sn For the concept underlying the words translated here “completely destroy” see the study note on Jer 25:9.

8 tn Heb “Do according to all I have commanded you.”

9 tn The identification of this bird has been called into question by G. R. Driver, “Birds in the Old Testament,” PEQ 87 (1955): 137-38. He refers to this bird as an owl. That identification, however, is not reflected in any of the lexicons including the most recent, which still gives “ostrich” (HALOT 402 s.v. יַעֲנָה) as does W. S. McCullough, “Ostrich,” IDB 3:611. REB, NIV, NCV, and God’s Word all identify this bird as “owl/desert owl.”

10 tn Heb “Therefore desert creatures will live with jackals and ostriches will live in it.”

11 tn Heb “It will never again be inhabited nor dwelt in unto generation and generation.” For the meaning of this last phrase compare the usage in Ps 100:5 and Isaiah 13:20. Since the first half of the verse has spoken of animals living there, it is necessary to add “people” and turn the passive verbs into active ones.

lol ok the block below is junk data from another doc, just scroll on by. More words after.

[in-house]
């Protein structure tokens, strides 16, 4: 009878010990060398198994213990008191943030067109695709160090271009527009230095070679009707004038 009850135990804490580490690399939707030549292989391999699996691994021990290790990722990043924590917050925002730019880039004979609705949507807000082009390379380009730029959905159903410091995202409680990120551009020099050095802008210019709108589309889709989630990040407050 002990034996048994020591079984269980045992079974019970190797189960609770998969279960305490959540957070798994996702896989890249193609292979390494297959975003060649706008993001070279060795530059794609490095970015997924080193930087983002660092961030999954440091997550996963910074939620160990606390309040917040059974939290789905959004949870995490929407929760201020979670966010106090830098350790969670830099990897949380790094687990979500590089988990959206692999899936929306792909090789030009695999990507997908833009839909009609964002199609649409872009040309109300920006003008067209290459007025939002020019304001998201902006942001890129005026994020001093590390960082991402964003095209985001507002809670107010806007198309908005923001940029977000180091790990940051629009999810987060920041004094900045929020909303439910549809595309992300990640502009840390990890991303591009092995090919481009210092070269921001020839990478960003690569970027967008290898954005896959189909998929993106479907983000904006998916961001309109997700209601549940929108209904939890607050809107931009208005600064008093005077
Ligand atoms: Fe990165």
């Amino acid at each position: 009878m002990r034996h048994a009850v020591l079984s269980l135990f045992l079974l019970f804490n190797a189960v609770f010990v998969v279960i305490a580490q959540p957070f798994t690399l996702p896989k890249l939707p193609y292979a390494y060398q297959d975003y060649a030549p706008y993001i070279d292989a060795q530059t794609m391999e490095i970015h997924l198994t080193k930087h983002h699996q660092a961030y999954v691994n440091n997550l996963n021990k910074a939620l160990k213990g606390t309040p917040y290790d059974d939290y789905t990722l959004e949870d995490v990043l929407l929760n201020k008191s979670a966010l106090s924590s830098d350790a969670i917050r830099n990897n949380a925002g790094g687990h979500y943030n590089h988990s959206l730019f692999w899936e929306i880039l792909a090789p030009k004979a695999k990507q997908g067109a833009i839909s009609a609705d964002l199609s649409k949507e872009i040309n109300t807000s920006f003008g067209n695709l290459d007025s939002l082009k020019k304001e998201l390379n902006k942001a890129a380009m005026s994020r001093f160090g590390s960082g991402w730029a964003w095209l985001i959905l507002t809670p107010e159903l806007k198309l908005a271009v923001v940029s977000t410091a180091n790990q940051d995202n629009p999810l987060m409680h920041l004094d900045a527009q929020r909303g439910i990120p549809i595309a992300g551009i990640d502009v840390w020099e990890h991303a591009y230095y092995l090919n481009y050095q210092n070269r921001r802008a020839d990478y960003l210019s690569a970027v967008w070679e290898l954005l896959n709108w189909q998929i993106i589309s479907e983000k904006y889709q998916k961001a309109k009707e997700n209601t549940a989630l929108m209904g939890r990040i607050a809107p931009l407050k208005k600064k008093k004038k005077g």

12 tn The words “of Babylonia” are not in the text but are implicit from the context. They have been supplied in the translation to clarify the referent.

sn The verbs in vv. 22-25 are all descriptive of the present, but all of this is really to take place in the future. Hebrew poetry has a way of rendering future actions as though they were already accomplished. The poetry of this section makes it difficult, however, to render the verbs as future as the present translation has regularly done.